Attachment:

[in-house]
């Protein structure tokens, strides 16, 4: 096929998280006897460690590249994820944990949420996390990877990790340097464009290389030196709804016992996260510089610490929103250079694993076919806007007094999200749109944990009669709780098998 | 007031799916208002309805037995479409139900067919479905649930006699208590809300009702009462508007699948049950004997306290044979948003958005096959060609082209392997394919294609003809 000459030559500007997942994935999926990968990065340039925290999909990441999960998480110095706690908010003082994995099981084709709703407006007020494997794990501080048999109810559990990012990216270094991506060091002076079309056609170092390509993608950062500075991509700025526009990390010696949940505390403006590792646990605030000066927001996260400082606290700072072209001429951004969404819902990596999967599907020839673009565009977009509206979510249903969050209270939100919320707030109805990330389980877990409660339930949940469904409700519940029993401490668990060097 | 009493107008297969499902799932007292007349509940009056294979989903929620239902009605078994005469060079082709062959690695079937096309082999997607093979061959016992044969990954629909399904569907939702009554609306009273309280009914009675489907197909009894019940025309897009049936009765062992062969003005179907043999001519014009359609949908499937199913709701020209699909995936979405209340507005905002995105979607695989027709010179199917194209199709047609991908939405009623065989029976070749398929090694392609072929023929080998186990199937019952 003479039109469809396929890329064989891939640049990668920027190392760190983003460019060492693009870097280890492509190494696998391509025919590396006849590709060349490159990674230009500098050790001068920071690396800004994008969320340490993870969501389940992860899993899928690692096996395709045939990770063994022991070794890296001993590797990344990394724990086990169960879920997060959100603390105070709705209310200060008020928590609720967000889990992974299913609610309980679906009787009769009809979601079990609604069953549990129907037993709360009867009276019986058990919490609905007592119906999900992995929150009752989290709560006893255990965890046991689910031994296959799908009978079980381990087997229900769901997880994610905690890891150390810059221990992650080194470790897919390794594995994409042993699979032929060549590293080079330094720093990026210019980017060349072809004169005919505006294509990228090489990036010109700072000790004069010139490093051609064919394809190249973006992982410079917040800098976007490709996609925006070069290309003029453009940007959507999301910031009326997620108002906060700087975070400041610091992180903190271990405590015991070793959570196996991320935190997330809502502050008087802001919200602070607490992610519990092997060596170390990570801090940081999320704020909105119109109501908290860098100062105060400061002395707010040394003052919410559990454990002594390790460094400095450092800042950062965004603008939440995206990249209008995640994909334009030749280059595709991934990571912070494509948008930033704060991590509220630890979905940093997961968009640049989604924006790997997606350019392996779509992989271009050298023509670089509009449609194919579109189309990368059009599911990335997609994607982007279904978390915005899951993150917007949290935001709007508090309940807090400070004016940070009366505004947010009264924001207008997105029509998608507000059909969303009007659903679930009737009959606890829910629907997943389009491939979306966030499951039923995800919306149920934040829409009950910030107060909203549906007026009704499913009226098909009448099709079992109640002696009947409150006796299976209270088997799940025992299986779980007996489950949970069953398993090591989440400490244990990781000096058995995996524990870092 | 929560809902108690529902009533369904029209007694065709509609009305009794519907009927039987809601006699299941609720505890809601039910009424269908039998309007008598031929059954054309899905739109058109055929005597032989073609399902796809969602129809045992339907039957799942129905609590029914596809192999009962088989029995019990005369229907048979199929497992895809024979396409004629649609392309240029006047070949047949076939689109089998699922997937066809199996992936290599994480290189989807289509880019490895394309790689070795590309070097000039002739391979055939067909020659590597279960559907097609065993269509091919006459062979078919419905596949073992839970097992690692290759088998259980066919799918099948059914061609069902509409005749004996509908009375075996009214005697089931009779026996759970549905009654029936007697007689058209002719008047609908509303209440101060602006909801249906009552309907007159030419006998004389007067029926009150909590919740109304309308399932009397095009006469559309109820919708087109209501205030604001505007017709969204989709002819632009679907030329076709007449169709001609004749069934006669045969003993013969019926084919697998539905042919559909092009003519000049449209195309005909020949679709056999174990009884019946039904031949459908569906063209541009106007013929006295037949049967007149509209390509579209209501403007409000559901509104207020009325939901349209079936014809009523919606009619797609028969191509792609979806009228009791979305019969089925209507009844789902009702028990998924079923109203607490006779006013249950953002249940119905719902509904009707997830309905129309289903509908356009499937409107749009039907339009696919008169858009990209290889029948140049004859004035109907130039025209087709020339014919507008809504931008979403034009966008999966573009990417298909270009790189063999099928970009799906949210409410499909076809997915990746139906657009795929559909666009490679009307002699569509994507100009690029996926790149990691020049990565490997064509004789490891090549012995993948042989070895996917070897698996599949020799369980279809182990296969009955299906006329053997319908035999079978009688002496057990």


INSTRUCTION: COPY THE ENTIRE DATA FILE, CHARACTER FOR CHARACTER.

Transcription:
[in-house]
């Protein structure tokens, strides 16, 4: 096929998280006897460690590249994820944990949420996390990877990790340097464009290389030196709804016992996260510089610490929103250079694993076919806007007094999200749109944990009669709780098998 | 007031799916208002309805037995479409139900067919479905649930006699208590809300009702009462508007699948049950004997306290044979948003958005096959060609082209392997394919294609003809 000459030559500007997942994935999926990968990065340039925290999909990441999960998480110095706690908010003082994995099981084709709703407006007020494997794990501080048999109810559990990012990216270094991506060091002076079309056609170092390509993608950062500075991509700025526009990390010696949940505390403006590792646990605030000066927001996260400082606290700072072209001429951004969404819902990596999967599907020839673009565009977009509206979510249903969050209270939100919320707030109805990330389980877990409660339930949940469904409700519940029993401490668990060097 | 009493107008297969499902799932007292007349509940009056294979989903929620239902009605078994005469060079082709062959690695079937096309082999997607093979061959016992044969990954629909399904569907939702009554609306009273309280009914009675489907197909009894019940025309897009049936009765062992062969003005179907043999001519014009359609949908499937199913709701020209699909995936979405209340507005905002995105979607695989027709010179199917194209199709047609991908939405009623065989029976070749398929090694392609072929023929080998186990199937019952 003479039109469809396929890329064989891939640049990668920027190392760190983003460019060492693009870097280890492509190494696998391509025919590396006849590709060349490159990674230009500098050790001068920071690396800004994008969320340490993870969501389940992860899993899928690692096996395709045939990770063994022991070794890296001993590797990344990394724990086990169960879920997060959100603390105070709705209310200060008020928590609720967000889990992974299913609610309980679906009787009769009809979601079990609604069953549990129907037993709360009867009276019986058990919490609905007592119906999900992995929150009752989290709560006893255990965890046991689910031994296959799908009978079980381990087997229900769901997880994610905690890891150390810059221990992650080194470790897919390794594995994409042993699979032929060549590293080079330094720093990026210019980017060349072809004169005919505006294509990228090489990036010109700072000790004069010139490093051609064919394809190249973006992982410079917040800098976007490709996609925006070069290309003029453009940007959507999301910031009326997620108002906060700087975070400041610091992180903190271990405590015991070793959570196996991320935190997330809502502050008087802001919200602070607490992610519990092997060596170390990570801090940081999320704020909105119109109501908290860098100062105060400061002395707010040394003052919410559990454990002594390790460094400095450092800042950062965004603008939440995206990249209008995640994909334009030749280059595709991934990571912070494509948008930033704060991590509220630890979905940093997961968009640049989604924006790997997606350019392996779509992989271009050298023509670089509009449609194919579109189309990368059009599911990335997609994607982007279904978390915005899951993150917007949290935001709007508090309940807090400070004016940070009366505004947010009264924001207008997105029509998608507000059909969303009007659903679930009737009959606890829910629907997943389009491939979306966030499951039923995800919306149920934040829409009950910030107060909203549906007026009704499913009226098909009448099709079992109640002696009947409150006796299976209270088997799940025992299986779980007996489950949970069953398993090591989440400490244990990781000096058995995996524990870092 | 929560809902108690529902009533369904029209007694065709509609009305009794519907009927039987809601006699299941609720505890809601039910009424269908039998309007008598031929059954054309899905739109058109055929005597032989073609399902796809969602129809045992339907039957799942129905609590029914596809192999009962088989029995019990005369229907048979199929497992895809024979396409004629649609392309240029006047070949047949076939689109089998699922997937066809199996992936290599994480290189989807289509880019490895394309790689070795590309070097000039002739391979055939067909020659590597279960559907097609065993269509091919006459062979078919419905596949073992839970097992690692290759088998259980066919799918099948059914061609069902509409005749004996509908009375075996009214005697089931009779026996759970549905009654029936007697007689058209002719008047609908509303209440101060602006909801249906009552309907007159030419006998004389007067029926009150909590919740109304309308399932009397095009006469559309109820919708087109209501205030604001505007017709969204989709002819632009679907030329076709007449169709001609004749069934006669045969003993013969019926084919697998539905042919559909092009003519000049449209195309005909020949679709056999174990009884019946039904031949459908569906063209541009106007013929006295037949049967007149509209390509579209209501403007409000559901509104207020009325939901349209079936014809009523919606009619797609028969191509792609979806009228009791979305019969089925209507009844789902009702028990998924079923109203607490006779006013249950953002249940119905719902509904009707997830309905129309289903509908356009499937409107749009039907339009696919008169858009990209290889029948140049004859004035109907130039025209087709020339014919507008809504931008979403034009966008999966573009990417298909270009790189063999099928970009799906949210409410499909076809997915990746139906657009795929559909666009490679009307002699569509994507100009690029996926790149990691020049990565490997064509004789490891090549012995993948042989070895996917070897698996599949020799369980279809182990296969009955299906006329053997319908035999079978009688002496057990």